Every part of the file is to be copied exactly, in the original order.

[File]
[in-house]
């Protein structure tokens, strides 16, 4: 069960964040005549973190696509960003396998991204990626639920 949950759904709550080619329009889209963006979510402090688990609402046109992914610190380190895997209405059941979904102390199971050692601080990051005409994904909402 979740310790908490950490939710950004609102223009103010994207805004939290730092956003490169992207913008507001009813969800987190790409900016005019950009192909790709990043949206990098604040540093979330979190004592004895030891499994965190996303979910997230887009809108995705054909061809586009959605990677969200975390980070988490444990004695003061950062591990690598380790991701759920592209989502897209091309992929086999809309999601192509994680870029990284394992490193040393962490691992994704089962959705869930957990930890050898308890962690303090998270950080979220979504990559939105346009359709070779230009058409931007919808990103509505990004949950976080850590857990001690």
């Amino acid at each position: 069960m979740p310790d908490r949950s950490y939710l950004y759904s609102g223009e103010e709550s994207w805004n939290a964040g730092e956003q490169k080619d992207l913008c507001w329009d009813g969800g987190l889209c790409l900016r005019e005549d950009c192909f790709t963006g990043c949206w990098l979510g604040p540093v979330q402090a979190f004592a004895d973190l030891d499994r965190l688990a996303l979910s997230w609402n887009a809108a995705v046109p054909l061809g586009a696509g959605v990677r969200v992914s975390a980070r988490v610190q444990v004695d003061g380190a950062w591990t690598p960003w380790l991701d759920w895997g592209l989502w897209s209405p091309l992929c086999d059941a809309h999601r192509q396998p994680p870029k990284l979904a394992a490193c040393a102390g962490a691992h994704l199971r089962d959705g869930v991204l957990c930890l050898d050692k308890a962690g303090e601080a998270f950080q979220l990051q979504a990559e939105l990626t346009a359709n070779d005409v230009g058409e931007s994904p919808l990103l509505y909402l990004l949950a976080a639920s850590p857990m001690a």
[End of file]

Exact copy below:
[in-house]
């Protein structure tokens, strides 16, 4: 069960964040005549973190696509960003396998991204990626639920 949950759904709550080619329009889209963006979510402090688990609402046109992914610190380190895997209405059941979904102390199971050692601080990051005409994904909402 979740310790908490950490939710950004609102223009103010994207805004939290730092956003490169992207913008507001009813969800987190790409900016005019950009192909790709990043949206990098604040540093979330979190004592004895030891499994965190996303979910997230887009809108995705054909061809586009959605990677969200975390980070988490444990004695003061950062591990690598380790991701759920592209989502897209091309992929086999809309999601192509994680870029990284394992490193040393962490691992994704089962959705869930957990930890050898308890962690303090998270950080979220979504990559939105346009359709070779230009058409931007919808990103509505990004949950976080850590857990001690």
């Amino acid at each position: 069960m979740p310790d908490r949950s950490y939710l950004y759904s609102g223009e103010e709550s994207w805004n939290a964040g730092e956003q490169k080619d992207l913008c507001w329009d009813g969800g987190l889209c790409l900016r005019e005549d950009c192909f790709t963006g990043c949206w990098l979510g604040p540093v979330q402090a979190f004592a004895d973190l030891d499994r965190l688990a996303l979910s997230w609402n887009a809108a995705v046109p054909l061809g586009a696509g959605v990677r969200v992914s975390a980070r988490v610190q444990v004695d003061g380190a950062w591990t690598p960003w380790l991701d759920w895997g592209l989502w897209s209405p091309l992929c086999d059941a809309h999601r192509q396998p994680p870029k990284l979904a394992a490193c040393a102390g962490a691992h994704l199971r089962d959705g869930v991204l957990c930890l050898d050692k308890a962690g303090e601080a998270f950080q979220l990051q979504a990559e939105l990626t346009a359709n070779d005409v230009g058409e931007s994904p919808l990103l509505y909402l990004l949950a976080a639920s850590p857990m001690a």